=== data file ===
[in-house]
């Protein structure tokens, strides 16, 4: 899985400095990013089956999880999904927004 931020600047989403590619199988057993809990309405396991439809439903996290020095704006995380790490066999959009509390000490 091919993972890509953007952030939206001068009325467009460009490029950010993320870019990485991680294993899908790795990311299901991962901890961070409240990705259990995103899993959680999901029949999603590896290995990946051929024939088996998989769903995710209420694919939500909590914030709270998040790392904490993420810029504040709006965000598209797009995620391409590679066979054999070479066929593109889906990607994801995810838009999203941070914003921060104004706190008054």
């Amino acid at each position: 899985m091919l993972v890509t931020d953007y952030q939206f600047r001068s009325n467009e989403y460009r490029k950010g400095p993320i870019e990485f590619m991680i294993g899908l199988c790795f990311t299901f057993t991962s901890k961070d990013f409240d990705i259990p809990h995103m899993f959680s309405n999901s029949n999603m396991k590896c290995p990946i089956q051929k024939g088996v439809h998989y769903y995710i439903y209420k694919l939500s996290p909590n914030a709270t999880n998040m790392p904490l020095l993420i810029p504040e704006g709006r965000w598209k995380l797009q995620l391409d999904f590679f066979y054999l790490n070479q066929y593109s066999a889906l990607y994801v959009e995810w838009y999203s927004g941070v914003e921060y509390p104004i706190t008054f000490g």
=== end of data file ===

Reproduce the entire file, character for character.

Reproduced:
[in-house]
């Protein structure tokens, strides 16, 4: 899985400095990013089956999880999904927004 931020600047989403590619199988057993809990309405396991439809439903996290020095704006995380790490066999959009509390000490 091919993972890509953007952030939206001068009325467009460009490029950010993320870019990485991680294993899908790795990311299901991962901890961070409240990705259990995103899993959680999901029949999603590896290995990946051929024939088996998989769903995710209420694919939500909590914030709270998040790392904490993420810029504040709006965000598209797009995620391409590679066979054999070479066929593109889906990607994801995810838009999203941070914003921060104004706190008054």
């Amino acid at each position: 899985m091919l993972v890509t931020d953007y952030q939206f600047r001068s009325n467009e989403y460009r490029k950010g400095p993320i870019e990485f590619m991680i294993g899908l199988c790795f990311t299901f057993t991962s901890k961070d990013f409240d990705i259990p809990h995103m899993f959680s309405n999901s029949n999603m396991k590896c290995p990946i089956q051929k024939g088996v439809h998989y769903y995710i439903y209420k694919l939500s996290p909590n914030a709270t999880n998040m790392p904490l020095l993420i810029p504040e704006g709006r965000w598209k995380l797009q995620l391409d999904f590679f066979y054999l790490n070479q066929y593109s066999a889906l990607y994801v959009e995810w838009y999203s927004g941070v914003e921060y509390p104004i706190t008054f000490g």